Open up Twitter, type in “azealia banks”, and witness the 23 year-old rapper-singer-songwriter’s solitary crusade against any soul that she sets in her sights. A lot of artists talk huge game about being above caring about the public’s opinion of what they do or say but make no mistake, they, like many of us, shiver when they hear the phrase “did you hear what Azealia Banks said this time?” She utterly embodies the term “outspoken”; her Twitter is essentially a platform through which she unleashes barrage after barrage of unfiltered passion.
Banks is seemingly inexhaustible when it comes to her unflinching hostility, and the list of targets who have been unfortunate enough to come under her heat reads like a who’s who of key music industry figures and past and current stars. There’s T.I., Lil Kim, Diplo, Nicki Minaj, Rita Ora, The Stone Roses (?) and of course, Igloo Australia, whom Banks reserves a singular hate for. No one is too large for her to size up and attack, proved most recently by her brief spar with Erykah Badu, an indisputable hip-hop/r&b/soul/black music dignitary. Her long list of enemies made in her short career garnered Banks the reputation of an unproductive troublemaker during the period of time in which Banks’ debut Broke With Expensive Taste languished in label hell. As Hazlitt writer Sarah Nicole Prickett notes, Banks had been seen as more famous for her acidic insults than her actual music.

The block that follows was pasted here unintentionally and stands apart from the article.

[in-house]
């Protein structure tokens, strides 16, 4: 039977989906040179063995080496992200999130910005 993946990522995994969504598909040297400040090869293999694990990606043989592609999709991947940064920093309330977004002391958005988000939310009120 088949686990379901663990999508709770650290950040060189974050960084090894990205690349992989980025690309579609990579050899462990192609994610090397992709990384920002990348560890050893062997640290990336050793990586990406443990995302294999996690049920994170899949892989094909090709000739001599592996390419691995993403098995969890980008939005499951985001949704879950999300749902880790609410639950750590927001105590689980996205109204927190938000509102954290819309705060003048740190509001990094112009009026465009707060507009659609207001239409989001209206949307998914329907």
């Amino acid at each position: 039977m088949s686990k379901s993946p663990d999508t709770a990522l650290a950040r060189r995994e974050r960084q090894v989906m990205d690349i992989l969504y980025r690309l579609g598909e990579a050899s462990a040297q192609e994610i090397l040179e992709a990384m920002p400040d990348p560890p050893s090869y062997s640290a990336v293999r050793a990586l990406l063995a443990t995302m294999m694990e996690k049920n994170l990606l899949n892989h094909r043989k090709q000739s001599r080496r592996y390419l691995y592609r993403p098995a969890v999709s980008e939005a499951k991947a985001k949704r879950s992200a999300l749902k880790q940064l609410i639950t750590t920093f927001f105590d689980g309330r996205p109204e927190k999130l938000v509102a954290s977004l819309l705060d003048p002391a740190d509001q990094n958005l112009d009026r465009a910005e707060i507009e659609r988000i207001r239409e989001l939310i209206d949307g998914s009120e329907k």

By a stroke of luck, I ended up winning a pair of tickets to the Cold War Kids’ concert in Nashville this past week through a WRVU giveaway. So, on Friday night, I ventured out to Marathon Music Works to watch their Hold My Home tour. I entered the venue to a surprisingly packed audience. Per usual, I weaseled my way as close as possible to the opening act, Elliot Moss.
Though I missed part of the act, what I did see was exciting. Before the show, I only knew Elliot Moss from his song “Slip,” but I was tingling with anticipation at the thought of seeing the life performance. Marathon Music Works has a tendency to be a loud crowd, and I was worried about his voice fading out amongst the chatter. Instead, Moss set the mood for the rest of the concert. By easing into the concert with his quiet energy, Moss outdid my expectations. My personal favorite of his ended up being “I Can’t Swim.” Definitely be on the look out for more of Elliot Moss in the future — he’s yet to release his upcoming debut album, but Highspeeds is definitely one to watch out for.
Getting into the electronica scene these days can get a little overwhelming. Trap, deep house, progressive house, jersey club, future R&B, dubstep, future bass and many more… the list just goes…